Turmeric has gained yet another victory under its belt. New research published in the Journal of Biological Chemistry shows that it stopped the multiplication of the often deadly Rift Valley Fever (RVF) virus in infected cells. RVF, a mosquito-borne virus, affects domestic animals like cattle and even humans.
Lead investigator, Aarthi Narayanan of Mason’s National Center for Biodefense and Infectious Diseases, says she knows the benefits of turmeric first-hand. “I eat it every day. I make it a point of adding it to vegetables I cook. Every single day.”
She’s so passionate about turmeric’s benefits that she’s even bringing it under the microscope with alphaviruses like Venezuelan equine encephalitis and retroviruses like HIV.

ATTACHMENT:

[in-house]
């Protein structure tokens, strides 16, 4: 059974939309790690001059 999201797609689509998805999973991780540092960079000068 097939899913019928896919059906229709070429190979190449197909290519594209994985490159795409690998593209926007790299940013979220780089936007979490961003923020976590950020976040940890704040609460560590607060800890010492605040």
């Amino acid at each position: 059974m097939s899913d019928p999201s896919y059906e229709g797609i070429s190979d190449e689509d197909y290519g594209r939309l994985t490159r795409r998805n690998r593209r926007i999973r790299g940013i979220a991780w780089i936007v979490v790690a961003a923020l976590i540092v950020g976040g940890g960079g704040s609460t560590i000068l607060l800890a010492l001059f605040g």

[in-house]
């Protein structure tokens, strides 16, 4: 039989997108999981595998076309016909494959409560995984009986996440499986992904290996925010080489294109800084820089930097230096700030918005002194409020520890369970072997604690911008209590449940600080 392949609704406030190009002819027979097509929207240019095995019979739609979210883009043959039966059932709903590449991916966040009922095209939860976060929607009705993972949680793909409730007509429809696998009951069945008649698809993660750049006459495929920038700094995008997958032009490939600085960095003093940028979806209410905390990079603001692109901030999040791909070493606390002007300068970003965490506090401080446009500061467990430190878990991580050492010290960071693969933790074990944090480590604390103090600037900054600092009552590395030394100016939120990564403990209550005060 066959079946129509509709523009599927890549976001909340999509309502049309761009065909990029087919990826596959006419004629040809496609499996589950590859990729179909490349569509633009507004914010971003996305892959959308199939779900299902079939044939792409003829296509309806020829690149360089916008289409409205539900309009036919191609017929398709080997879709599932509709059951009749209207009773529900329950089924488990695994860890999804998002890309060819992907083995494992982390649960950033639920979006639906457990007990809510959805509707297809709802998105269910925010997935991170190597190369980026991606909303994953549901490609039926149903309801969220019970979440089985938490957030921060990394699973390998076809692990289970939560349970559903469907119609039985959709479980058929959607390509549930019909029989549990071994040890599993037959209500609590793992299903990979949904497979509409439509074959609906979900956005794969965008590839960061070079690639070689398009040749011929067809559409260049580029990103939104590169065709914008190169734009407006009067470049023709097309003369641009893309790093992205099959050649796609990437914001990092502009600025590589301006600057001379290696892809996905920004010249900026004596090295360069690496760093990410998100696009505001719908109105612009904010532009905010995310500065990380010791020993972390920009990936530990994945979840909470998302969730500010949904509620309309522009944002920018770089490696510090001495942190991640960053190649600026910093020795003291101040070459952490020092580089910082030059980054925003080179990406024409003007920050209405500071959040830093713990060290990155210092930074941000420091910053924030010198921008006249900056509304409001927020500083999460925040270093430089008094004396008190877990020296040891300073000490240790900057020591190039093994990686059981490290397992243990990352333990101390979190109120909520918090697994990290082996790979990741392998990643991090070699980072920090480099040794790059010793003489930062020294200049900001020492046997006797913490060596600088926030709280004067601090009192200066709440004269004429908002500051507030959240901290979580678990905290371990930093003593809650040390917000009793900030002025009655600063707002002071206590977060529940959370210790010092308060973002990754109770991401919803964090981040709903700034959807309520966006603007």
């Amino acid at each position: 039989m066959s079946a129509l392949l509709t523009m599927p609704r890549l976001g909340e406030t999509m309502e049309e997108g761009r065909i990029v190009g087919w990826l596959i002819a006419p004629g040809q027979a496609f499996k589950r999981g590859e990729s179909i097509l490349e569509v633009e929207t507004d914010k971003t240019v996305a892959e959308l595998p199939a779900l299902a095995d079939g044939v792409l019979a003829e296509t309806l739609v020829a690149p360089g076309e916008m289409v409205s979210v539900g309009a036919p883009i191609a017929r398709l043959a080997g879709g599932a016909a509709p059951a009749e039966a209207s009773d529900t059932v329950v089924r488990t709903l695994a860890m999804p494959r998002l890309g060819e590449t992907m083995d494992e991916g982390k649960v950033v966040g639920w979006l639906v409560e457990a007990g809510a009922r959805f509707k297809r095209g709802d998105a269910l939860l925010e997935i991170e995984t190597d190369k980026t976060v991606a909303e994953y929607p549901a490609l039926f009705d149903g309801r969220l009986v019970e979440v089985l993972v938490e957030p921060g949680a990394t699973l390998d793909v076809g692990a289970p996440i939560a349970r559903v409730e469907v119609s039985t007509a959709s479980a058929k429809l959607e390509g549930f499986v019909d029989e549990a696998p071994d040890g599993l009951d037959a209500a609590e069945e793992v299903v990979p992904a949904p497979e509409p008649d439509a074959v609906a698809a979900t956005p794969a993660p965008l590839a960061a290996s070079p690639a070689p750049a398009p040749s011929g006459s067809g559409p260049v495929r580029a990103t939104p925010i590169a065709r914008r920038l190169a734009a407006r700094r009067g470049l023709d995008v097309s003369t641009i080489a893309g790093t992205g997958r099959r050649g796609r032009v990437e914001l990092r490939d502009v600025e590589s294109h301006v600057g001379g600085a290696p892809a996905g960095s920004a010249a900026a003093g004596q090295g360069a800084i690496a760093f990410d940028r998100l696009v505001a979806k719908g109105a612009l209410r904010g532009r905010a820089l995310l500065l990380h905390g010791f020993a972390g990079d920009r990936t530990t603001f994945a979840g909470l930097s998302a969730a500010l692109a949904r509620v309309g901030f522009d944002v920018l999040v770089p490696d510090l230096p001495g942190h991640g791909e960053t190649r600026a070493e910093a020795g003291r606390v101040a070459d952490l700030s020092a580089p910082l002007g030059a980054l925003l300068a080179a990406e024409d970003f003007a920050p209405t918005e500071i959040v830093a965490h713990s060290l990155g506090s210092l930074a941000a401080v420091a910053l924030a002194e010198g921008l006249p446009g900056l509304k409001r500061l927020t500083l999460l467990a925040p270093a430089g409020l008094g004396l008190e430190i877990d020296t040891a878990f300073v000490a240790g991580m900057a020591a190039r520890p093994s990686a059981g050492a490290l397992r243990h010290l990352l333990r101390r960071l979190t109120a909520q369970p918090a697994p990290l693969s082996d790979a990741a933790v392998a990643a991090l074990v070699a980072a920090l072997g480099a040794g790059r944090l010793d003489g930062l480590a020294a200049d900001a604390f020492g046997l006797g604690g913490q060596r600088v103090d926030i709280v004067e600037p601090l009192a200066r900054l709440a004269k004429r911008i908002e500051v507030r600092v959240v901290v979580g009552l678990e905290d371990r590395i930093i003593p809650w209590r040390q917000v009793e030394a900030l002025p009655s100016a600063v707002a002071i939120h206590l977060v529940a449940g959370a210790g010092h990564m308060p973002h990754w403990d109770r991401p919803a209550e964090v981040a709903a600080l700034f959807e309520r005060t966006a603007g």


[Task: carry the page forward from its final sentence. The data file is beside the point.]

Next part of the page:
“It is often not taken seriously because it’s a spice,” she adds. She believes that curcumin may soon be part of drug therapies that fight powerful viruses.
Turmeric is Not Just a SpiceTurmeric and curcumin, one beneficial active compound found in turmeric, have also been shown to exhibit a number of other positive effects. Turmeric has been linked to the reduction of cancerous tumors by a whopping 81 percent, prevention and treatment of diabetes, protection of the liver, easing of osteoarthritic pain and stiffness, and can aid in preventing chronic diseases like Alzheimer’s disease.
Given the numerous benefits of turmeric spice, it is no wonder it is swiftly becoming the next miracle supplement and dietary addition. To incorporate more turmeric (and therefore curcumin) into your diet, try the following.
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This article first appeared at Natural Society, an excellent resource for health news and vaccine information.
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